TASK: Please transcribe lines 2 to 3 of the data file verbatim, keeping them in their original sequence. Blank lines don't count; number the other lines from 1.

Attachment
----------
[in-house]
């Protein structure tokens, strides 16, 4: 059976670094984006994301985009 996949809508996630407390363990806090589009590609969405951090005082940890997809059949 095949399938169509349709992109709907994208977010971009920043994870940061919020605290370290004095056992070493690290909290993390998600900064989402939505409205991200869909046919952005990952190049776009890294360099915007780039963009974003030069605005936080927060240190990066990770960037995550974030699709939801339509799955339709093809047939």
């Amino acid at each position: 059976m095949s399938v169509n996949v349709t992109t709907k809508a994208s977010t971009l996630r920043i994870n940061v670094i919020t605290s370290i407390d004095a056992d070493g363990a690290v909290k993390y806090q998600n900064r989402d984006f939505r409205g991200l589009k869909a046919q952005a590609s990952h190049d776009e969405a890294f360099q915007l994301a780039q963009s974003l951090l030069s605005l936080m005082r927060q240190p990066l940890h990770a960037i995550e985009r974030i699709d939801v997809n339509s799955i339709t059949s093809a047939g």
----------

């Protein structure tokens, strides 16, 4: 059976670094984006994301985009 996949809508996630407390363990806090589009590609969405951090005082940890997809059949 095949399938169509349709992109709907994208977010971009920043994870940061919020605290370290004095056992070493690290909290993390998600900064989402939505409205991200869909046919952005990952190049776009890294360099915007780039963009974003030069605005936080927060240190990066990770960037995550974030699709939801339509799955339709093809047939």
């Amino acid at each position: 059976m095949s399938v169509n996949v349709t992109t709907k809508a994208s977010t971009l996630r920043i994870n940061v670094i919020t605290s370290i407390d004095a056992d070493g363990a690290v909290k993390y806090q998600n900064r989402d984006f939505r409205g991200l589009k869909a046919q952005a590609s990952h190049d776009e969405a890294f360099q915007l994301a780039q963009s974003l951090l030069s605005l936080m005082r927060q240190p990066l940890h990770a960037i995550e985009r974030i699709d939801v997809n339509s799955i339709t059949s093809a047939g």